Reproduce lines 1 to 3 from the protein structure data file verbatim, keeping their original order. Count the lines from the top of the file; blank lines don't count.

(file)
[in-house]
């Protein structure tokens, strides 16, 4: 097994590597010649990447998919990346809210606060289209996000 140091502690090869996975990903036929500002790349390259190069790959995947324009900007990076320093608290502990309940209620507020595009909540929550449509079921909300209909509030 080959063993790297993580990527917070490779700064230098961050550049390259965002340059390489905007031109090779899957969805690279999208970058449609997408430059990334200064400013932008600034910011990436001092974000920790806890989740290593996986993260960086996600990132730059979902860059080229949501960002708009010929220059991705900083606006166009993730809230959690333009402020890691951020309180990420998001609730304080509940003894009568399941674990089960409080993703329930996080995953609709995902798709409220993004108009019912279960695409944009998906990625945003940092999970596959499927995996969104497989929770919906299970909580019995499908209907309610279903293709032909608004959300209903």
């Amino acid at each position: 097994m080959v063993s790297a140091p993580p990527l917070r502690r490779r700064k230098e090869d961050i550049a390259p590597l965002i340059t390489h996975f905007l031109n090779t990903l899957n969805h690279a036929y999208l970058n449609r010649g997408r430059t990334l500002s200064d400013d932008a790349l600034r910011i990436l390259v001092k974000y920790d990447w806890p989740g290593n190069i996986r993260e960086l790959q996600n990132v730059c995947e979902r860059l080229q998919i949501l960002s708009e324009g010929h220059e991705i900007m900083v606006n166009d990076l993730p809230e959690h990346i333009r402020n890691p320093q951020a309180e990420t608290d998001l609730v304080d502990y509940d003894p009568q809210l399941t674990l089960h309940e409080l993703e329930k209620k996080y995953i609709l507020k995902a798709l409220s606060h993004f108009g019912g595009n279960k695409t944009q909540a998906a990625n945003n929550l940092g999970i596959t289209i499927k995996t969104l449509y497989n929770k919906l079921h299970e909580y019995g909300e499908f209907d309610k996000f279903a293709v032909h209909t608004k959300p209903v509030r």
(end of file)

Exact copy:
[in-house]
């Protein structure tokens, strides 16, 4: 097994590597010649990447998919990346809210606060289209996000 140091502690090869996975990903036929500002790349390259190069790959995947324009900007990076320093608290502990309940209620507020595009909540929550449509079921909300209909509030 080959063993790297993580990527917070490779700064230098961050550049390259965002340059390489905007031109090779899957969805690279999208970058449609997408430059990334200064400013932008600034910011990436001092974000920790806890989740290593996986993260960086996600990132730059979902860059080229949501960002708009010929220059991705900083606006166009993730809230959690333009402020890691951020309180990420998001609730304080509940003894009568399941674990089960409080993703329930996080995953609709995902798709409220993004108009019912279960695409944009998906990625945003940092999970596959499927995996969104497989929770919906299970909580019995499908209907309610279903293709032909608004959300209903």
């Amino acid at each position: 097994m080959v063993s790297a140091p993580p990527l917070r502690r490779r700064k230098e090869d961050i550049a390259p590597l965002i340059t390489h996975f905007l031109n090779t990903l899957n969805h690279a036929y999208l970058n449609r010649g997408r430059t990334l500002s200064d400013d932008a790349l600034r910011i990436l390259v001092k974000y920790d990447w806890p989740g290593n190069i996986r993260e960086l790959q996600n990132v730059c995947e979902r860059l080229q998919i949501l960002s708009e324009g010929h220059e991705i900007m900083v606006n166009d990076l993730p809230e959690h990346i333009r402020n890691p320093q951020a309180e990420t608290d998001l609730v304080d502990y509940d003894p009568q809210l399941t674990l089960h309940e409080l993703e329930k209620k996080y995953i609709l507020k995902a798709l409220s606060h993004f108009g019912g595009n279960k695409t944009q909540a998906a990625n945003n929550l940092g999970i596959t289209i499927k995996t969104l449509y497989n929770k919906l079921h299970e909580y019995g909300e499908f209907d309610k996000f279903a293709v032909h209909t608004k959300p209903v509030r």